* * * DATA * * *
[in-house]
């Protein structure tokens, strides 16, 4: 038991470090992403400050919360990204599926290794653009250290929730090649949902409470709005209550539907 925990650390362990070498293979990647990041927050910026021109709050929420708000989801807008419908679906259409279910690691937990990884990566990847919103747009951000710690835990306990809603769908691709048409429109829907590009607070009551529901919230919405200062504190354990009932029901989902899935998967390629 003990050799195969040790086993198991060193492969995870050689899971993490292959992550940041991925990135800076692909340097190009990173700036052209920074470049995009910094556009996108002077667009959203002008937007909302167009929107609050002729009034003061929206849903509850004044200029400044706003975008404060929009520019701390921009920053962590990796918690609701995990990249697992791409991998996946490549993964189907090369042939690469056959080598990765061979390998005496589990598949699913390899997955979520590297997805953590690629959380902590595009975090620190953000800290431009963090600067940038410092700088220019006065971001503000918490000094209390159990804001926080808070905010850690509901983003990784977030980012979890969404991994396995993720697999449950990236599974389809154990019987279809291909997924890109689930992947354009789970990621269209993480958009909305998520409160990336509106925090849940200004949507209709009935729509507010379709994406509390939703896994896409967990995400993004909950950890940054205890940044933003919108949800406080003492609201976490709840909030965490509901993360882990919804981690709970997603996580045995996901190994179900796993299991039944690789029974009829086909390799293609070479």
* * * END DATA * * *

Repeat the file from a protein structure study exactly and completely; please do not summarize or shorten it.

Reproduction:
[in-house]
């Protein structure tokens, strides 16, 4: 038991470090992403400050919360990204599926290794653009250290929730090649949902409470709005209550539907 925990650390362990070498293979990647990041927050910026021109709050929420708000989801807008419908679906259409279910690691937990990884990566990847919103747009951000710690835990306990809603769908691709048409429109829907590009607070009551529901919230919405200062504190354990009932029901989902899935998967390629 003990050799195969040790086993198991060193492969995870050689899971993490292959992550940041991925990135800076692909340097190009990173700036052209920074470049995009910094556009996108002077667009959203002008937007909302167009929107609050002729009034003061929206849903509850004044200029400044706003975008404060929009520019701390921009920053962590990796918690609701995990990249697992791409991998996946490549993964189907090369042939690469056959080598990765061979390998005496589990598949699913390899997955979520590297997805953590690629959380902590595009975090620190953000800290431009963090600067940038410092700088220019006065971001503000918490000094209390159990804001926080808070905010850690509901983003990784977030980012979890969404991994396995993720697999449950990236599974389809154990019987279809291909997924890109689930992947354009789970990621269209993480958009909305998520409160990336509106925090849940200004949507209709009935729509507010379709994406509390939703896994896409967990995400993004909950950890940054205890940044933003919108949800406080003492609201976490709840909030965490509901993360882990919804981690709970997603996580045995996901190994179900796993299991039944690789029974009829086909390799293609070479």